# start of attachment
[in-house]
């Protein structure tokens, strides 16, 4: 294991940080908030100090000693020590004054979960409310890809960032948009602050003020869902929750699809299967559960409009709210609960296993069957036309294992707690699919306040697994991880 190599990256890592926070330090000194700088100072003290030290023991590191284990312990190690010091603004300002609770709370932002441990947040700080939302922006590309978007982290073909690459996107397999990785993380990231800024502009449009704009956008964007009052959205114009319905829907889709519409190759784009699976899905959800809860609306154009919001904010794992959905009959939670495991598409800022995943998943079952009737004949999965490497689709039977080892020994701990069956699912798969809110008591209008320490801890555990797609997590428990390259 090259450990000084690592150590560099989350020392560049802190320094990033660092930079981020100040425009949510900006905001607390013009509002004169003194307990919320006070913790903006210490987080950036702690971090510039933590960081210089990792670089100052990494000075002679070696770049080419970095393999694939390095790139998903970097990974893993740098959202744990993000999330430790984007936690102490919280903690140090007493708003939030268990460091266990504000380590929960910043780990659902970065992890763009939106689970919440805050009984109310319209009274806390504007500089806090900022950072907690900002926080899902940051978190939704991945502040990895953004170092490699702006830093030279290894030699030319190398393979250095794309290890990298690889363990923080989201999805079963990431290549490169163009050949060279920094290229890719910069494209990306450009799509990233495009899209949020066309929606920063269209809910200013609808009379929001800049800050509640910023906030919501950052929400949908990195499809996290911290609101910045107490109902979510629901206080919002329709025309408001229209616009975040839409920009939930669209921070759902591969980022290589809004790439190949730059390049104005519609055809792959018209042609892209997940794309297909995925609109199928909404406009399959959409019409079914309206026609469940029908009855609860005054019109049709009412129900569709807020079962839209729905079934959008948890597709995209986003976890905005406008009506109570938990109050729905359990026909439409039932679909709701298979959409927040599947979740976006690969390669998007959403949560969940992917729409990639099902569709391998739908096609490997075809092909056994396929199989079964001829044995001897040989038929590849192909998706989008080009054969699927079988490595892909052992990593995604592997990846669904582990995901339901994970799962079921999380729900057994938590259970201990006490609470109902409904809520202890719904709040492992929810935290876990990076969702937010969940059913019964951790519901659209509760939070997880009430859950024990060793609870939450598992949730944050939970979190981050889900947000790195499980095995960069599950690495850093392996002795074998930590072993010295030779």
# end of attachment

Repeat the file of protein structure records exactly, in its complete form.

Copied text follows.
[in-house]
């Protein structure tokens, strides 16, 4: 294991940080908030100090000693020590004054979960409310890809960032948009602050003020869902929750699809299967559960409009709210609960296993069957036309294992707690699919306040697994991880 190599990256890592926070330090000194700088100072003290030290023991590191284990312990190690010091603004300002609770709370932002441990947040700080939302922006590309978007982290073909690459996107397999990785993380990231800024502009449009704009956008964007009052959205114009319905829907889709519409190759784009699976899905959800809860609306154009919001904010794992959905009959939670495991598409800022995943998943079952009737004949999965490497689709039977080892020994701990069956699912798969809110008591209008320490801890555990797609997590428990390259 090259450990000084690592150590560099989350020392560049802190320094990033660092930079981020100040425009949510900006905001607390013009509002004169003194307990919320006070913790903006210490987080950036702690971090510039933590960081210089990792670089100052990494000075002679070696770049080419970095393999694939390095790139998903970097990974893993740098959202744990993000999330430790984007936690102490919280903690140090007493708003939030268990460091266990504000380590929960910043780990659902970065992890763009939106689970919440805050009984109310319209009274806390504007500089806090900022950072907690900002926080899902940051978190939704991945502040990895953004170092490699702006830093030279290894030699030319190398393979250095794309290890990298690889363990923080989201999805079963990431290549490169163009050949060279920094290229890719910069494209990306450009799509990233495009899209949020066309929606920063269209809910200013609808009379929001800049800050509640910023906030919501950052929400949908990195499809996290911290609101910045107490109902979510629901206080919002329709025309408001229209616009975040839409920009939930669209921070759902591969980022290589809004790439190949730059390049104005519609055809792959018209042609892209997940794309297909995925609109199928909404406009399959959409019409079914309206026609469940029908009855609860005054019109049709009412129900569709807020079962839209729905079934959008948890597709995209986003976890905005406008009506109570938990109050729905359990026909439409039932679909709701298979959409927040599947979740976006690969390669998007959403949560969940992917729409990639099902569709391998739908096609490997075809092909056994396929199989079964001829044995001897040989038929590849192909998706989008080009054969699927079988490595892909052992990593995604592997990846669904582990995901339901994970799962079921999380729900057994938590259970201990006490609470109902409904809520202890719904709040492992929810935290876990990076969702937010969940059913019964951790519901659209509760939070997880009430859950024990060793609870939450598992949730944050939970979190981050889900947000790195499980095995960069599950690495850093392996002795074998930590072993010295030779």